Most of us know someone who has lost weight and put it back on again, and that may even apply to you. How can you make sure the weight you’ve ditched stays off for good? Words: Liz Hollis.
While almost two-thirds of Brits are on a diet and plenty will lose a few pounds at first, research shows just a small proportion will actually succeed in shedding weight permanently. Some 34 million Brits embark on a diet annually, according to research analysts Datamonitor – but an astonishing 99 per cent pile the weight back on.
Slim for just a year
Just one in 100 dieters stay trim for more than a year which is when the weight usually starts creeping back on. By three to five years, the overwhelming majority of dieters who set out to intentionally lose weight, have regained all of it and many have gained extra pounds too.
‘It’s a challenge to keep weight off because we are just not very nice to ourselves’, says Aisling. ‘We are obsessed with focussing on the negatives, living in a society that promotes only one ‘perfect’ body that for many of us is unmaintainable or unrealistic.’
So just what does it take to be a successful long-term loser? An innovative study from the US called the National Weight Control Registry (NWCR) offers some clues.
Founded in 1994, it is still tracking more than 10,000 individuals who have shed significant amounts of body fat and kept it off for many years. On average, participants have shed 30kg each and maintained this for five years.
Participants were quizzed about exactly how they eat and live and what kind of changes they have made. Exciting evidence has emerged about some of their common behaviours –here seven things they do to keep the weight off…
1. Doing an hour of exercise a day
You will usually find long-long term weight losers in sports clubs. The NWCR study has found that, on average, long term losers exercise for about an hour a day.
A huge 94 per cent of participants increased their physical activity to help them lose weight. But ‘exercise’ does not have to be heart-pumping. Most participants in the study reported that walking was their main form of exercise.
Aisling Piggott says it’s crucial to focus on health as an outcome, rather than just wanting to look good – and taking up exercise can help with this. ‘Be body positive. Unfollow social media accounts that make you feel bad about yourself,’ she says.
2. Eating a low-fat diet
Successful maintainers of weight loss reported that they ate a low-energy, low-fat diet with most consuming around a quarter of their calories from fat.
Whether they lost weight on their own, or with help from an expert – what most had in common was watching how much fatty food they ate.
Aisling recommends focussing on nourishing foods instead of what you ‘can’t have’. Avoid restrictive language like this completely. ‘Find a way of eating that nourishes you, but fits with your lifestyle,’ she says.
3. Being careful with food at weekends
It might seem a good idea to keep tight control during the week and allow yourself to relax at the weekend, but research shows otherwise. Successful dieters ate in a consistent way each day – constantly monitoring intake and adjusting if their weight started to creep up.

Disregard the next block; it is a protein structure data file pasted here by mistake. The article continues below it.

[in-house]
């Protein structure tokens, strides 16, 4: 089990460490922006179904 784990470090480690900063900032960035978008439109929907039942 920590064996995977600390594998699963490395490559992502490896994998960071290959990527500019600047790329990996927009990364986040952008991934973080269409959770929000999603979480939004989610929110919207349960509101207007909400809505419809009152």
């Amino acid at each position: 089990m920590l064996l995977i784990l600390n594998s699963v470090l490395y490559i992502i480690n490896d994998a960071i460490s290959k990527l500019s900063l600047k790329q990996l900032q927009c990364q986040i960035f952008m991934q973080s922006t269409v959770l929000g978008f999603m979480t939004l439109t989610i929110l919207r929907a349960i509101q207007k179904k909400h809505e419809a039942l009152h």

A similar study monitoring successful dieters in Portugal found people were also one and a half times more likely to maintain their weight if they avoided overeating during holidays and weekends.
4. Weighing themselves regularly
Success requires frequent self-monitoring. As well as checking how much food you are eating at each meal, weighing yourself regularly is crucial.
Around three-quarters of the successful dieters weighed themselves at least once a week and 36 per cent of participants reported weighing themselves daily. The frequent weighing was associated with a lower body mass index. ‘Consistent self-weighing may help individuals maintain their successful weight loss by allowing them to catch weight gains before they escalate and make behaviour changes to prevent additional weight gain,’ says the report.
5. Turning off Netflix
It’s pretty obvious that sitting around watching a screen doesn’t help keep you in shape, but the data from the NWRC is stark – cutting screen time is a must. Around 62 per cent of the successful long-term losers watch less than 10 hours of television per week.
More than a third of participants watched less than five hours a week and only 12.4 per cent watched more than 21 hours. This is in marked contrast to the average of around 30 hours per week watched by UK adults.
‘Individuals who are successful at maintaining weight loss over the long term are likely to spend a relatively minimal amount of time watching TV,’ says a report in the journal Obesity.
6. Eating breakfast every day
The popularity of fasting diets has seen breakfast go out of fashion. However, the data from the long-term losers shows it’s important, with 78 per cent saying they eat breakfast. One theory is that a healthy meal first thing sets you up for the day and reduces the risk of you reaching for unhealthy snacks mid-morning.
7. Dumping the fast-fix
Studying what works long term and why reveals that, unfortunately, there is no fast fix. Instead, making long-lasting healthy changes, such as taking up exercise, will have more impact.
Aisling Piggott urges us to dump the quest for a magic diet solution. ‘I find that focusing on behaviours that people can maintain helps so that you are making a lifestyle change not going on a diet!’
If you manage to keep the weight off for two years, maintaining it does seem to get easier as you adjust to a new lifestyle. Achieve this milestone and the chances of longer-term success greatly increase.